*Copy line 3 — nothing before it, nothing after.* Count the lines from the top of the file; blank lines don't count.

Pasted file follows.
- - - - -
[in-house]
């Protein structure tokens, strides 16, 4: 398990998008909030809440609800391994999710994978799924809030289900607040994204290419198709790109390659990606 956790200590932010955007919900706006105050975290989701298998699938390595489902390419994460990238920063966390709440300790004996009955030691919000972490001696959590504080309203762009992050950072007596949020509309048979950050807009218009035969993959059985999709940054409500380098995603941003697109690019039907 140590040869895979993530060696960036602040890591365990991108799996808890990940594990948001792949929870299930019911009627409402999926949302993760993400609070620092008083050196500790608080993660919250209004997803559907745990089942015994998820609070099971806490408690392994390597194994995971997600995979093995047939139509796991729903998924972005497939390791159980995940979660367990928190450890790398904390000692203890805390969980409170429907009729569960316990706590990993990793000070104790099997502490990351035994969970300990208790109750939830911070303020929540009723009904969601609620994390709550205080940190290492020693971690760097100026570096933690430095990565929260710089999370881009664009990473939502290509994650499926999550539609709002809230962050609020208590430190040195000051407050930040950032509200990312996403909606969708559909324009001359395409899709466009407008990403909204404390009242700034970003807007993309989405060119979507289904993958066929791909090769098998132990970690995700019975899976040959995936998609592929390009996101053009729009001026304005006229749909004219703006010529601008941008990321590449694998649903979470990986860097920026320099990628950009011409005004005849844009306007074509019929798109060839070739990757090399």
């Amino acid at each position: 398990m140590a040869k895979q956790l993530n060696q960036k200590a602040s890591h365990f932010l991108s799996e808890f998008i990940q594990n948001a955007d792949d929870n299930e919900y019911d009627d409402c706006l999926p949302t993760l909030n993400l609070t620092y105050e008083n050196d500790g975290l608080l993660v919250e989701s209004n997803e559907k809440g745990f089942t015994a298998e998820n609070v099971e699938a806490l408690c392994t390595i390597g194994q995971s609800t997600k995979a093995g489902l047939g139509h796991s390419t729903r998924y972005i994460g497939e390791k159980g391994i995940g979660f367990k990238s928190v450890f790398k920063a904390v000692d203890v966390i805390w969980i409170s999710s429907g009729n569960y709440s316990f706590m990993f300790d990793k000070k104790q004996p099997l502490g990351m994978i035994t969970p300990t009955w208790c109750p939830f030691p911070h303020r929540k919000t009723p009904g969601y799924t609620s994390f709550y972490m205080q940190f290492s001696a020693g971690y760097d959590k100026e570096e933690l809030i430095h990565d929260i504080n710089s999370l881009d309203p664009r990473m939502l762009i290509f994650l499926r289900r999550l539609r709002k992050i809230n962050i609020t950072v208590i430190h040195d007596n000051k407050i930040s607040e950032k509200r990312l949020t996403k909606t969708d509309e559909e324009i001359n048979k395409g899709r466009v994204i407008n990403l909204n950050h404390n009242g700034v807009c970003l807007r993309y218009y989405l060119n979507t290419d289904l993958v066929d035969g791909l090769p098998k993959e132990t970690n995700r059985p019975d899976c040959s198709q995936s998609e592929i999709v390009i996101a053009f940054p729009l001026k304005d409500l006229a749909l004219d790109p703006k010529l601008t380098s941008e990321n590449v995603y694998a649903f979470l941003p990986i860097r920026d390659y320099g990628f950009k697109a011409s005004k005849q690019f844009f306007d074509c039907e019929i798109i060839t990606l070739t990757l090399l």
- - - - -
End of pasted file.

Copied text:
């Amino acid at each position: 398990m140590a040869k895979q956790l993530n060696q960036k200590a602040s890591h365990f932010l991108s799996e808890f998008i990940q594990n948001a955007d792949d929870n299930e919900y019911d009627d409402c706006l999926p949302t993760l909030n993400l609070t620092y105050e008083n050196d500790g975290l608080l993660v919250e989701s209004n997803e559907k809440g745990f089942t015994a298998e998820n609070v099971e699938a806490l408690c392994t390595i390597g194994q995971s609800t997600k995979a093995g489902l047939g139509h796991s390419t729903r998924y972005i994460g497939e390791k159980g391994i995940g979660f367990k990238s928190v450890f790398k920063a904390v000692d203890v966390i805390w969980i409170s999710s429907g009729n569960y709440s316990f706590m990993f300790d990793k000070k104790q004996p099997l502490g990351m994978i035994t969970p300990t009955w208790c109750p939830f030691p911070h303020r929540k919000t009723p009904g969601y799924t609620s994390f709550y972490m205080q940190f290492s001696a020693g971690y760097d959590k100026e570096e933690l809030i430095h990565d929260i504080n710089s999370l881009d309203p664009r990473m939502l762009i290509f994650l499926r289900r999550l539609r709002k992050i809230n962050i609020t950072v208590i430190h040195d007596n000051k407050i930040s607040e950032k509200r990312l949020t996403k909606t969708d509309e559909e324009i001359n048979k395409g899709r466009v994204i407008n990403l909204n950050h404390n009242g700034v807009c970003l807007r993309y218009y989405l060119n979507t290419d289904l993958v066929d035969g791909l090769p098998k993959e132990t970690n995700r059985p019975d899976c040959s198709q995936s998609e592929i999709v390009i996101a053009f940054p729009l001026k304005d409500l006229a749909l004219d790109p703006k010529l601008t380098s941008e990321n590449v995603y694998a649903f979470l941003p990986i860097r920026d390659y320099g990628f950009k697109a011409s005004k005849q690019f844009f306007d074509c039907e019929i798109i060839t990606l070739t990757l090399l």